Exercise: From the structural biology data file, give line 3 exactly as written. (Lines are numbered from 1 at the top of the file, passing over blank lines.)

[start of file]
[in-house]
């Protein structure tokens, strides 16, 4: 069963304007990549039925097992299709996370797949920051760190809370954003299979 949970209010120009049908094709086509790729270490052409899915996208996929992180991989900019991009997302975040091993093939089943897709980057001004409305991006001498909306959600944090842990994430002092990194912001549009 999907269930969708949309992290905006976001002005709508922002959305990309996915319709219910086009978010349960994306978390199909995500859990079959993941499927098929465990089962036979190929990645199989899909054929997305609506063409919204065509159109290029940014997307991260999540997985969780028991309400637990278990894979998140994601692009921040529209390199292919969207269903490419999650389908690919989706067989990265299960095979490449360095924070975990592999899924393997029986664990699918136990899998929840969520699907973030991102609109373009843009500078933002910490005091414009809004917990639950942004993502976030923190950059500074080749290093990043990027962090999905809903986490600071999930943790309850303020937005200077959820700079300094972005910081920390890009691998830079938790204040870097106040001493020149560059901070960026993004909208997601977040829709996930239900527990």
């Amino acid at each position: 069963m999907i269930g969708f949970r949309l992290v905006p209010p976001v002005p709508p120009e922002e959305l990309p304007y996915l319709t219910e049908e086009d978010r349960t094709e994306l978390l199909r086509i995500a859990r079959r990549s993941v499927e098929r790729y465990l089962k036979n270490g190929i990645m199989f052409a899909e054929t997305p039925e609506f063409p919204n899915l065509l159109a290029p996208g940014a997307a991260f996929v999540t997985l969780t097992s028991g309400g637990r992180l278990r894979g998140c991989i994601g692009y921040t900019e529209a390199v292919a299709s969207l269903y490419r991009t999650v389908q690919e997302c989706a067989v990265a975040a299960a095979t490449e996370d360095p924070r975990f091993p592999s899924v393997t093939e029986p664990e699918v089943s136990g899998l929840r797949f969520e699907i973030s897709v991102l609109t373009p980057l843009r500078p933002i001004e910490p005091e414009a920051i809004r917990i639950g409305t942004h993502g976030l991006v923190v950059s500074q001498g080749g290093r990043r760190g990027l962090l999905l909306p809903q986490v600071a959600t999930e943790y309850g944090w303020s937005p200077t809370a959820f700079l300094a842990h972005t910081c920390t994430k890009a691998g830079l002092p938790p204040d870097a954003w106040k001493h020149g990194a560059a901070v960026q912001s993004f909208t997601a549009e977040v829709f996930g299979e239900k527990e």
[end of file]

């Amino acid at each position: 069963m999907i269930g969708f949970r949309l992290v905006p209010p976001v002005p709508p120009e922002e959305l990309p304007y996915l319709t219910e049908e086009d978010r349960t094709e994306l978390l199909r086509i995500a859990r079959r990549s993941v499927e098929r790729y465990l089962k036979n270490g190929i990645m199989f052409a899909e054929t997305p039925e609506f063409p919204n899915l065509l159109a290029p996208g940014a997307a991260f996929v999540t997985l969780t097992s028991g309400g637990r992180l278990r894979g998140c991989i994601g692009y921040t900019e529209a390199v292919a299709s969207l269903y490419r991009t999650v389908q690919e997302c989706a067989v990265a975040a299960a095979t490449e996370d360095p924070r975990f091993p592999s899924v393997t093939e029986p664990e699918v089943s136990g899998l929840r797949f969520e699907i973030s897709v991102l609109t373009p980057l843009r500078p933002i001004e910490p005091e414009a920051i809004r917990i639950g409305t942004h993502g976030l991006v923190v950059s500074q001498g080749g290093r990043r760190g990027l962090l999905l909306p809903q986490v600071a959600t999930e943790y309850g944090w303020s937005p200077t809370a959820f700079l300094a842990h972005t910081c920390t994430k890009a691998g830079l002092p938790p204040d870097a954003w106040k001493h020149g990194a560059a901070v960026q912001s993004f909208t997601a549009e977040v829709f996930g299979e239900k527990e």